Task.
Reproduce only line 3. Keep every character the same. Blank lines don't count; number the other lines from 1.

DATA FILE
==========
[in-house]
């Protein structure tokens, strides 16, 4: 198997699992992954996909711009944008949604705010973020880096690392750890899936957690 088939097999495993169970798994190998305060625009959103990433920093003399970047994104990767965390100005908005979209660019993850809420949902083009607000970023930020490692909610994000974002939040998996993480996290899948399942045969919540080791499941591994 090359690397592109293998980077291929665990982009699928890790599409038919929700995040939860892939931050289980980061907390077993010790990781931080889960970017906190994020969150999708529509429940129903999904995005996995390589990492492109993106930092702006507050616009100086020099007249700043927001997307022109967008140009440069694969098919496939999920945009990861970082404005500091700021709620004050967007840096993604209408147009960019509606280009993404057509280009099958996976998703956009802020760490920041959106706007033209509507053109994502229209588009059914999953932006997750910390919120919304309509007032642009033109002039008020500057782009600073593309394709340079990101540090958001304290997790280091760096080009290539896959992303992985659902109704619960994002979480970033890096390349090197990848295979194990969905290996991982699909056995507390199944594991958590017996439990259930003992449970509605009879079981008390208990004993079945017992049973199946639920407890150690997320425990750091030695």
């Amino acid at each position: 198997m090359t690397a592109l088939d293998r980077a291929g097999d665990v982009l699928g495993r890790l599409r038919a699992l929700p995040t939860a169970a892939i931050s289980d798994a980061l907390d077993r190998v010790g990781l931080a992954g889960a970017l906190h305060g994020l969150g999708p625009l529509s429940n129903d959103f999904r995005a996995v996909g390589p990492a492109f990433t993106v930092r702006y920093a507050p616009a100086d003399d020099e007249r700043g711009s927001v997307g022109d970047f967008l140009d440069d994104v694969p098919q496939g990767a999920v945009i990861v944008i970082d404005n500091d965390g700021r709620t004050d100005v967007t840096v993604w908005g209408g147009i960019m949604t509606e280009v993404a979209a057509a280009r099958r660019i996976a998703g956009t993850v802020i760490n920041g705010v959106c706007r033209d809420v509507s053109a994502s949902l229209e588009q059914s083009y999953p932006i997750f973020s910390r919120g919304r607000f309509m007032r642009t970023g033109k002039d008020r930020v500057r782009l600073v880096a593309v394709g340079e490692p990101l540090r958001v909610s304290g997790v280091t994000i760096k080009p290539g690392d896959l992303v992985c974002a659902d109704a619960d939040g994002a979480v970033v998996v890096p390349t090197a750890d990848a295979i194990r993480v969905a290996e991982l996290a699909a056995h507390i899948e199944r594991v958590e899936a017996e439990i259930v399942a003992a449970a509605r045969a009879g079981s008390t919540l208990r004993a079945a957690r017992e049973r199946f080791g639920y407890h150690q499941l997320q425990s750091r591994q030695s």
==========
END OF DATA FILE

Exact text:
């Amino acid at each position: 198997m090359t690397a592109l088939d293998r980077a291929g097999d665990v982009l699928g495993r890790l599409r038919a699992l929700p995040t939860a169970a892939i931050s289980d798994a980061l907390d077993r190998v010790g990781l931080a992954g889960a970017l906190h305060g994020l969150g999708p625009l529509s429940n129903d959103f999904r995005a996995v996909g390589p990492a492109f990433t993106v930092r702006y920093a507050p616009a100086d003399d020099e007249r700043g711009s927001v997307g022109d970047f967008l140009d440069d994104v694969p098919q496939g990767a999920v945009i990861v944008i970082d404005n500091d965390g700021r709620t004050d100005v967007t840096v993604w908005g209408g147009i960019m949604t509606e280009v993404a979209a057509a280009r099958r660019i996976a998703g956009t993850v802020i760490n920041g705010v959106c706007r033209d809420v509507s053109a994502s949902l229209e588009q059914s083009y999953p932006i997750f973020s910390r919120g919304r607000f309509m007032r642009t970023g033109k002039d008020r930020v500057r782009l600073v880096a593309v394709g340079e490692p990101l540090r958001v909610s304290g997790v280091t994000i760096k080009p290539g690392d896959l992303v992985c974002a659902d109704a619960d939040g994002a979480v970033v998996v890096p390349t090197a750890d990848a295979i194990r993480v969905a290996e991982l996290a699909a056995h507390i899948e199944r594991v958590e899936a017996e439990i259930v399942a003992a449970a509605r045969a009879g079981s008390t919540l208990r004993a079945a957690r017992e049973r199946f080791g639920y407890h150690q499941l997320q425990s750091r591994q030695s």